Markey introduces new legislation for all-cargo plane screening

DHS, AfA say 100 percent screening is not the way to go; favor a multilayered approach.
image
By Jeff Berman, Group News Editor
December 18, 2010 - LM Editorial

WASHINGTON D.C—Massachusetts Representative Edward D. Markey (D) introduced legislation last month requiring 100 percent screening of all cargo on cargo planes. This legislation follows the October attempts by terrorists to send explosives originating from Yemen to the United States on cargo and passenger planes.

In his bill, entitled the Air Cargo Security Act, Markey proposes:
• developing a system to screen 100 percent of cargo transported on all-cargo aircraft within three years, with half of the cargo screened within 18 months;
• establishing a system for the regular inspection of shipping facilities for shipments of air cargo transported on all-cargo planes for purposes of ensuring that appropriate security controls, systems, and protocols are well-observed; and
• entering into agreements with government authorities of foreign countries to ensure that inspections are conducted on a regular basis at shipping facilities for cargo transported in air transportation to the United States.

Air cargo security is far from new for Markey. He played a large role in drafting H.R. 1, Implementing the 9/11 Commission Recommendations Act of 2007, which required the Secretary of Homeland Security to establish a system to screen 100 percent of cargo transported on passenger aircraft commensurate with the level of security used for unchecked baggage.

This measure, which went live on August 1, requires all air cargo to be screened at the piece level prior to transport on a passenger aircraft for flights originating in the United States, according to the Department of Homeland Security’s Transportation Security Administration (TSA). Included in this endeavor is TSA’s Certified Cargo Screening Program (CCSP), which enables Indirect Air Carriers (IACs), shippers, and Independent Cargo Screening Facilities (ICSFs) to screen cargo for flights originating in the U.S.

According to TSA, most shippers involved in CCSP have readily incorporated physical search into their packing/shipping operation at minimal cost without needing to invest in screening equipment.

Since the Yemem terrorists’ attempt to send explosives into the U.S., the White House and the Department of Homeland Security (DHS) have issued a number of steps to augment security and tighten existing measures pertaining to U.S.-bound cargo.

These measures include banning all air cargo from Yemen, as well as Somalia, along with no high-risk cargo to be allowed in passenger aircraft. They also include prohibiting toner and ink cartridges weighing more than 16 ounces on passenger aircraft in both carry-on bags and checked bags on U.S.-bound domestic and international flights.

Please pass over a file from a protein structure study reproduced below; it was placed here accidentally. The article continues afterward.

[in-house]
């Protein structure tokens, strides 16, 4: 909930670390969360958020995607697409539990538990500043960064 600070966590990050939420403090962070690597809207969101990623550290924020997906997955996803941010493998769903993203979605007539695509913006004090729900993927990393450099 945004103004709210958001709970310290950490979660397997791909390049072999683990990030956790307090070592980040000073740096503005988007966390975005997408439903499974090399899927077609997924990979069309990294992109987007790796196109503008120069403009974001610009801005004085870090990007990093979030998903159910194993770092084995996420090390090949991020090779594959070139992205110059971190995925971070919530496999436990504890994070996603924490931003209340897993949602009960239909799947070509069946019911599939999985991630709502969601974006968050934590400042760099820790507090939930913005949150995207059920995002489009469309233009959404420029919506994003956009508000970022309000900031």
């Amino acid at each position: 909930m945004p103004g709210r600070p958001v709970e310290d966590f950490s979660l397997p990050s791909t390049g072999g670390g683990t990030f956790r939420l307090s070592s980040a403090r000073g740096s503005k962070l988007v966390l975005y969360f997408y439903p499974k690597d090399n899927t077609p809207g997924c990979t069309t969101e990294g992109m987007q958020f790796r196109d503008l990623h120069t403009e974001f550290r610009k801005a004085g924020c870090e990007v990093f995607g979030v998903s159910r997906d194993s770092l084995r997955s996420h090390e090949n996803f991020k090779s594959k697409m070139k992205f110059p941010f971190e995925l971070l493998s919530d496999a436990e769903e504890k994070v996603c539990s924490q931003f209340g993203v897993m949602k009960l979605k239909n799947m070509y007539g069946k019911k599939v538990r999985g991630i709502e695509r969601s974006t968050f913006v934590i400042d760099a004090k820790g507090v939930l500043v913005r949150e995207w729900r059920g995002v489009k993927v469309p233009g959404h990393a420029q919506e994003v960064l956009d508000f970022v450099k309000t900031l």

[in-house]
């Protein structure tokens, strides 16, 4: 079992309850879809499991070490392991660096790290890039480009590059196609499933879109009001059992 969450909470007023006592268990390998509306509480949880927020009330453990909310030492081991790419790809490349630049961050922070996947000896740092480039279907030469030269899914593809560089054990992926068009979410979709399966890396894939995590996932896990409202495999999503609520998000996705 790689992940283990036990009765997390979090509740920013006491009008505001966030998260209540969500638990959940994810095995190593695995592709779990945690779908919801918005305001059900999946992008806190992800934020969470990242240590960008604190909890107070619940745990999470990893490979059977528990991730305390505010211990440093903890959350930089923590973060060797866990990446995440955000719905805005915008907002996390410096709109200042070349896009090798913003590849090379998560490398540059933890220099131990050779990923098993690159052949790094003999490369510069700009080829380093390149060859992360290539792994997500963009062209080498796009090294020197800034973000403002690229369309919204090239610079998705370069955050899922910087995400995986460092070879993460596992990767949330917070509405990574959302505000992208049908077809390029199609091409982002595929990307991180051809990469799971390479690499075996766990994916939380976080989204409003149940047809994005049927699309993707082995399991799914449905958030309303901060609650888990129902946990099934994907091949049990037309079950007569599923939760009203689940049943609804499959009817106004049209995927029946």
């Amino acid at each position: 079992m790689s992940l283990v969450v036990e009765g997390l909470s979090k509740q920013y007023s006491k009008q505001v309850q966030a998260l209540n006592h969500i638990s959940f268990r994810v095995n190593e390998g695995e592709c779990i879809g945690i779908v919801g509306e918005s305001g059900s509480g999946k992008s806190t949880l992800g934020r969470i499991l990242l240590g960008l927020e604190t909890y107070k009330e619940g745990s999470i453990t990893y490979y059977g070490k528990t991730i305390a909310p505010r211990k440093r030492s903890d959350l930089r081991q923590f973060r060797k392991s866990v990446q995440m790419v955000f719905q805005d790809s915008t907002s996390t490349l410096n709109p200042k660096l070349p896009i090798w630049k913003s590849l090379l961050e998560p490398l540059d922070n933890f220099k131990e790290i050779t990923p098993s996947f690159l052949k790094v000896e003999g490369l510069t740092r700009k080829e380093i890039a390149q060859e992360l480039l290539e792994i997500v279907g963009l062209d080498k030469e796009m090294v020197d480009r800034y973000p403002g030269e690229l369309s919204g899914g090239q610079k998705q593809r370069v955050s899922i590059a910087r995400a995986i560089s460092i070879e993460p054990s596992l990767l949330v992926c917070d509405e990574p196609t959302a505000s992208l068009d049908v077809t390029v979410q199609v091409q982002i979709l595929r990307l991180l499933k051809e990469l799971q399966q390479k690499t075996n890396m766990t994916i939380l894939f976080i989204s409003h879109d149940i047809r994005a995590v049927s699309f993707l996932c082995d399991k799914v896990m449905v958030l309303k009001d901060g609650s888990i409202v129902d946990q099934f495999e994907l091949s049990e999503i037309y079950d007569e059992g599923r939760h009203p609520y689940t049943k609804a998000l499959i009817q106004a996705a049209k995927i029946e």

About the Author

Jeff Berman headshot
Jeff Berman
Group News Editor

Jeff Berman is Group News Editor for Logistics Management, Modern Materials Handling, and Supply Chain Management Review. Jeff works and lives in Cape Elizabeth, Maine, where he covers all aspects of the supply chain, logistics, freight transportation, and materials handling sectors on a daily basis. .(JavaScript must be enabled to view this email address).


Subscribe to Logistics Management magazine

Subscribe today. It's FREE!
Get timely insider information that you can use to better manage your
entire logistics operation.
Start your FREE subscription today!

Recent Entries

The International Air Transport Association (IATA) announced August 2014 data for global air freight markets showing continued “robust”growth in air cargo volumes.

Even though some of its key metrics dropped sequentially from August to September, the outlook for manufacturing over all remains strong, according to the most recent edition of the Manufacturing Report on Business issued today by the Institute for Supply Management (ISM).

Company officials said that these planned changes, which will take effect on January 4, 2015, will provide for increases in current pay rates and reduce the time it takes for its nearly 15,000 drivers to reach top pay scale.

While the economy has seen more than its fair share of ups and downs in recent years, 2014 is different in that it could be the best year from an economic output perspective in the last several years. That outlook was offered up by Rosalyn Wilson, senior business analyst at Parsons, and author of the Council of Supply Chain Management Professionals (CSCMP) Annual State of Logistics Report at last week’s CSCMP Annual Conference in San Antonio.

Matching last week, the average price per gallon of diesel gasoline dropped 2.3 cents, bringing the average price per gallon to $3.755 per gallon, according to the Department of Energy’s Energy Information Administration (EIA).

Comments

Post a comment
Commenting is not available in this channel entry.


© Copyright 2013 Peerless Media LLC, a division of EH Publishing, Inc • 111 Speen Street, Ste 200, Framingham, MA 01701 USA